What it says about humans is that an inadequate person always looks for someone or something with even less about them than him or her.  Lots of people (men and women) think they like the idea of children – or at least can put up with them – but then get them home, to discover they are on call 24 hours a day for 20 years.  And you are stuck with it.

About halfway through the time I spent on the problem page at Woman magazine, a woman came to see me to discuss why she didn’t like her newborn child.  (You will appreciate there is an already enormous gap between someone who lashes out, often enabled by drugs or alcohol, with not much thought process to start with, and an intelligent person who wants to discuss emotions and responses and where they came from.)  

I admired her candour.

Political correctness having morphed into the cancel culture, the overpopulation of the world seems only to be discussed in large numbers and broad outlines.  Every so often, an intelligent outlet (print or vision, they’re in a minority) runs an item on how you have decided – usually a woman because she carries the child – not to reproduce.  But it takes cells from two people to make a child. 

And I have always thought that the male participation in all aspects of reproduction is very important, positively and otherwise.  I remember sharing a tv studio with a noted fertility expert who explained (I’d never heard it before) the role of abortion in fertility treatment.   And I shall never forget the men who came to the meeting to celebrate the passing of the Abortion Act – fathers and brothers, friends and partners, their arms full of children, absolutely stirring.  The old motto was “Every child a wanted child” – I still have the sash I wore.

This becomes key as BBC1 launches a mainstream picture of the world in danger from all sorts of things including overcrowding.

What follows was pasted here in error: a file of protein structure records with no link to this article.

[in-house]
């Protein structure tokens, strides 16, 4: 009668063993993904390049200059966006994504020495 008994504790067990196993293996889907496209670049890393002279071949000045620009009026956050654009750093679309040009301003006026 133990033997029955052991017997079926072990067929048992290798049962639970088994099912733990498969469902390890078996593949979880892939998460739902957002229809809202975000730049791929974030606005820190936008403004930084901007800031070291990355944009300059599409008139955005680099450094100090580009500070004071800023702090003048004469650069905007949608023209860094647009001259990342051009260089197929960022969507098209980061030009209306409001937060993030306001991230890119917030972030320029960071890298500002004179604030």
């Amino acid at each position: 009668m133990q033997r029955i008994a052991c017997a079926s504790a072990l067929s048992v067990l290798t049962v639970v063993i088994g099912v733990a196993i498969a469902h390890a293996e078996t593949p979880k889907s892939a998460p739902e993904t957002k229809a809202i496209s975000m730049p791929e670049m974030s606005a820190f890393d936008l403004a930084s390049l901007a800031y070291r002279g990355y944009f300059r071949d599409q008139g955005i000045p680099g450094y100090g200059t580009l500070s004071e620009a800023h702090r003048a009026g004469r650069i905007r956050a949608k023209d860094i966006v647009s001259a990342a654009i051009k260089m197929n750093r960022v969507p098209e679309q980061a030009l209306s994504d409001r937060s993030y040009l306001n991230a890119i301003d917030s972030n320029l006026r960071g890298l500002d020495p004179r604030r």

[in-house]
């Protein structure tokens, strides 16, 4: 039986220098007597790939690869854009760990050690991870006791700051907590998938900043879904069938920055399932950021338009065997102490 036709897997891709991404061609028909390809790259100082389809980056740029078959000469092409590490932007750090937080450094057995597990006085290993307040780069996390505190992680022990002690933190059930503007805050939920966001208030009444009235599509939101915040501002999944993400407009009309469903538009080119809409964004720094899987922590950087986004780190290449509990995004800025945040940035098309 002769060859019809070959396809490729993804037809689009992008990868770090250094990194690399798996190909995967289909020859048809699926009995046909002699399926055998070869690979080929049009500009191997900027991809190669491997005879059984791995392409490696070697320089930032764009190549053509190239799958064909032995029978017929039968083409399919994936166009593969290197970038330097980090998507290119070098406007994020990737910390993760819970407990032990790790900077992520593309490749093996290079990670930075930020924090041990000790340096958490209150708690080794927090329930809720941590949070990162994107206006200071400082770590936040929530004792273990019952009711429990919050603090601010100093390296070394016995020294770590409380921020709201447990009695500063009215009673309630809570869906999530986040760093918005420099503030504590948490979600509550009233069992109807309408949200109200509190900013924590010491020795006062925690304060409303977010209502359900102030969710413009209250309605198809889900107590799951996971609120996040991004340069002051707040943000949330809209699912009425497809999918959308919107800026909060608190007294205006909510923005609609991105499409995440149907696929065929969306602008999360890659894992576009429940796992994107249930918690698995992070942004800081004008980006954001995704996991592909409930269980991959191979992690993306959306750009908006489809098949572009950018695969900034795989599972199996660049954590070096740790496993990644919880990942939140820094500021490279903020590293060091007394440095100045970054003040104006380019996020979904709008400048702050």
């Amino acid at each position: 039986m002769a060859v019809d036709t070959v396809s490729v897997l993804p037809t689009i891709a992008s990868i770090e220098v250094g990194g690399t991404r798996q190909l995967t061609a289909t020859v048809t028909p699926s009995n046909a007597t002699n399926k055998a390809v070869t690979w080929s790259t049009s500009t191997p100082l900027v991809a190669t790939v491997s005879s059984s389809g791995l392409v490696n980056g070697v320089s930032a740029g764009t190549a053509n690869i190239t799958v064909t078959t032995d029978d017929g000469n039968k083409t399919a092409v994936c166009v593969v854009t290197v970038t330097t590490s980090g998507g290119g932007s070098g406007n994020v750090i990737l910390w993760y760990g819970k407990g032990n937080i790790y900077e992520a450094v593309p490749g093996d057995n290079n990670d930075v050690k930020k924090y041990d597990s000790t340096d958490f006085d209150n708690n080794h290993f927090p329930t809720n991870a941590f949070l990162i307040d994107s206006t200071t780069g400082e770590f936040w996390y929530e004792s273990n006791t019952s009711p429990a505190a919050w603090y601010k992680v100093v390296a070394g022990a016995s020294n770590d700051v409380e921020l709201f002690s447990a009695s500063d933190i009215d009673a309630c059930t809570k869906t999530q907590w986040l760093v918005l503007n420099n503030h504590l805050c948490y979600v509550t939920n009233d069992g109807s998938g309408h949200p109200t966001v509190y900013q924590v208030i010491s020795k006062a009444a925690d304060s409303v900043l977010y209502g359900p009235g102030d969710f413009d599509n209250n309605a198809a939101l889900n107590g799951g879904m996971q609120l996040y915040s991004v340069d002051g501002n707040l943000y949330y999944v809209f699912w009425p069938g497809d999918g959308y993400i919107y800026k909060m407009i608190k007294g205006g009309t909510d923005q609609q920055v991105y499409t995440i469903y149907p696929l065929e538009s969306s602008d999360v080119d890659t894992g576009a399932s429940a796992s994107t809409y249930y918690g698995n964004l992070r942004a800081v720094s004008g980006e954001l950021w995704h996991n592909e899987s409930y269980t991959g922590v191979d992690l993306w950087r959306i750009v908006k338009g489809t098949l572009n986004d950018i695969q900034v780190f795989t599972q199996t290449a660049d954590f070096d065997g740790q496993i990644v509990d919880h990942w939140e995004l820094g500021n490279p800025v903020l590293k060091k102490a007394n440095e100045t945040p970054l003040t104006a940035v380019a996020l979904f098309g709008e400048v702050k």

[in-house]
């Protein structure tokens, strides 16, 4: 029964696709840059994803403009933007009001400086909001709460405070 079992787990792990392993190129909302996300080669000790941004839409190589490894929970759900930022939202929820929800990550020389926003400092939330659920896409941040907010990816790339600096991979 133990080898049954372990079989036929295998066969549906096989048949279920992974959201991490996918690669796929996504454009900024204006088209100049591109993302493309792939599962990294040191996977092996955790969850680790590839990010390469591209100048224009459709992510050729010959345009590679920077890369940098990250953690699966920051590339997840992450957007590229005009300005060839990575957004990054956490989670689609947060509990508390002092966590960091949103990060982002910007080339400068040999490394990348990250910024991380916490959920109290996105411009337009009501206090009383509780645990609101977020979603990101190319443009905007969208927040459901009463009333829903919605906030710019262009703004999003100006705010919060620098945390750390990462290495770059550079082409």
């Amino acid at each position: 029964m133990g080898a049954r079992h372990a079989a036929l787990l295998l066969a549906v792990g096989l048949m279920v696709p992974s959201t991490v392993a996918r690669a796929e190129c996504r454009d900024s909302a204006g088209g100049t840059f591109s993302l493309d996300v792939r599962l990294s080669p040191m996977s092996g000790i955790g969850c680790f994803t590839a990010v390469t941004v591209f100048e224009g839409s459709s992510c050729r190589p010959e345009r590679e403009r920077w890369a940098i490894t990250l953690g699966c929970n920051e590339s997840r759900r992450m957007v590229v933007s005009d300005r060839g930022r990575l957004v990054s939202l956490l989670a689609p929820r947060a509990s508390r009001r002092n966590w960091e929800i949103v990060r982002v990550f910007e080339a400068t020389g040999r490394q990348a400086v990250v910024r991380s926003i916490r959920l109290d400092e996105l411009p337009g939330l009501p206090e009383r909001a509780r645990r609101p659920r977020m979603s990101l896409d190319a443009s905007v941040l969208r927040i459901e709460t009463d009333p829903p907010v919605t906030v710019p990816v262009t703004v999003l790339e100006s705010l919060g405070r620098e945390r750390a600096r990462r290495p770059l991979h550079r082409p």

Don’t have five children, have three, don’t have three, have one  – or don’t have .   There is no shortage of children all over the world needing encouragement and love and education, high grade mentoring, support and investment.  Parenting is truly altruistic and if yours isn’t going to be, don’t do it.    

I remember people down the years of radio programmes saying defensively “Well, it’s natural isn’t it…”  There are a lot of other things I can think of that are so called natural too –actually the process of human development.  Don’t learn on somebody else unless you mean it for their benefit as well as yours.

 

eggs

Growing up I had several books about Marise who was a pilot in the Winter War

between Russia and Finland (the present horror should end so soon).   I remember vaguely one of the covers and some of a saying “Something is as full of wisdom as an egg is full of meat.”  You can tell I was struck by this because it has stayed with me.   Vegetarians look away now, meat to me meant meat -stew, roast, chops.  I’d never thought of using meat as an alternative word to food,  I think I probably checked up on it with my parents.  Maybe it stuck because it’s single syllables.   Maybe it just produced an image that lodged with me, slices of something in a shell.

I had chocolate eggs,

of course I did.  The family predilection for plain rather than milk persisted.  My much older sister and my mother went to trouble to get me plush covered eggs in lovely colours which they then filled with pretty silly bits.    I was a fortunate child without much of a sweet tooth.